M&S customers exposed as website is hit by glitch

Marks and spencer siteMarks & Spencer has been forced to pull down its website following a major cock-up which allowed customers to see each others’ details when they logged in to their own accounts.
The site, which cost over £100m to develop, was suspended for two hours on Tuesday night so that the problem could be fixed. However, not before personal data, including names, dates of birth, contacts and previous orders were exposed.
Despite the fact that M&S insists customers’ full credit card details were not among the leaked information, the issue will no doubt raise concerns about the site, especially given the media frenzy sparked by the TalkTalk hack.
M&S maintains the glitch was the result of an internal error, rather than of an external hack attack. It added: “Due to a technical issue, we temporarily suspended our website yesterday evening. This allowed us to thoroughly investigate and resolve the issue and quickly restore service for our customers. We apologise to customers for any inconvenience caused.”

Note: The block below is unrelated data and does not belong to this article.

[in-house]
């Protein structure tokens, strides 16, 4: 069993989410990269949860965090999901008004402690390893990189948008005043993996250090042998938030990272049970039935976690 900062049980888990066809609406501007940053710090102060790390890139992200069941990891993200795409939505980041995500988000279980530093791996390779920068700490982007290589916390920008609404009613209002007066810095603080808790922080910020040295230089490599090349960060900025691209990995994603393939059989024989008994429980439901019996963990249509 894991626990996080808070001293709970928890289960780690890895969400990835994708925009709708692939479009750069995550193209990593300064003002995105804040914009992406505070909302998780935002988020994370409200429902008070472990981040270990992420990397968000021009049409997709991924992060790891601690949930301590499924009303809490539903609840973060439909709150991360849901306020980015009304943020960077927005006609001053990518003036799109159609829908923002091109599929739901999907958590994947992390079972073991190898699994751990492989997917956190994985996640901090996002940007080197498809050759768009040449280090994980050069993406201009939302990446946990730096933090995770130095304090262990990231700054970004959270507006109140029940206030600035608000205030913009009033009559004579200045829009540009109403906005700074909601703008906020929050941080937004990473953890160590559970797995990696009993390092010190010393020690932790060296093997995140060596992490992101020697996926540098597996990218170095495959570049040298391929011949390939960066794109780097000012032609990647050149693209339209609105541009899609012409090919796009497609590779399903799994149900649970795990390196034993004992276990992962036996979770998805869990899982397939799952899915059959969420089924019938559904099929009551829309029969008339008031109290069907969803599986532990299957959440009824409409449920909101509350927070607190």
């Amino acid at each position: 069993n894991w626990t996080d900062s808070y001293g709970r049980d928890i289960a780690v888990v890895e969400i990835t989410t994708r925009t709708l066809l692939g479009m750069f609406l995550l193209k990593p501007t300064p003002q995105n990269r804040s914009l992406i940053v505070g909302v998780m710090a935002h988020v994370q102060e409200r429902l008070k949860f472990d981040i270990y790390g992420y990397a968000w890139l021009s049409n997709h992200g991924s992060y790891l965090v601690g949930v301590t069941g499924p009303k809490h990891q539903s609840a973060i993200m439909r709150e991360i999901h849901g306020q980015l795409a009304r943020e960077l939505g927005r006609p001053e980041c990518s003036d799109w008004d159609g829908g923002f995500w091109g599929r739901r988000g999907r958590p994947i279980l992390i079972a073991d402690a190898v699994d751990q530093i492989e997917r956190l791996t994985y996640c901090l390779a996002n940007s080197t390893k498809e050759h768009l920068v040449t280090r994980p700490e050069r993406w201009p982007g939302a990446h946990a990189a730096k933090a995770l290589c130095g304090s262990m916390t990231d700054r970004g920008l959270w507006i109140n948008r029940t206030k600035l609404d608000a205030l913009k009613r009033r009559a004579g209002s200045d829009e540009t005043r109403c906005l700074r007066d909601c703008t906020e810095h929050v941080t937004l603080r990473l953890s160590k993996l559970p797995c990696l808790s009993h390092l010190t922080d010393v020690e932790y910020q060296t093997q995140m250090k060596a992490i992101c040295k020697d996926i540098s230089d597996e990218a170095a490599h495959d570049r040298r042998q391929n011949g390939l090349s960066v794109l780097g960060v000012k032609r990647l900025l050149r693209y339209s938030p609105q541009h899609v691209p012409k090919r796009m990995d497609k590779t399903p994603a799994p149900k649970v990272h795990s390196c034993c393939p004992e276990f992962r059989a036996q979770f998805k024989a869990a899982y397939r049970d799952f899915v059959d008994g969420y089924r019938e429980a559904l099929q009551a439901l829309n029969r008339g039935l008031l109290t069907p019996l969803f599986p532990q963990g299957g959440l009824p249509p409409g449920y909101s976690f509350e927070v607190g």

It is not known whether the Information Commissioner’s Office will launch an investigation into the issue.
Ironically, M&S has only just started to see its online strategy pay dividends. In July this year it revealed that sales on M&S.com had risen by 38.7% in the first quarter of 2015; a marked improvement to last summer when it suffered an 8% decline in online sales due to problems with the site.
This success has enabled M&S to finally embrace customer insight, and has been the main driver of its new loyalty programme, Sparks.

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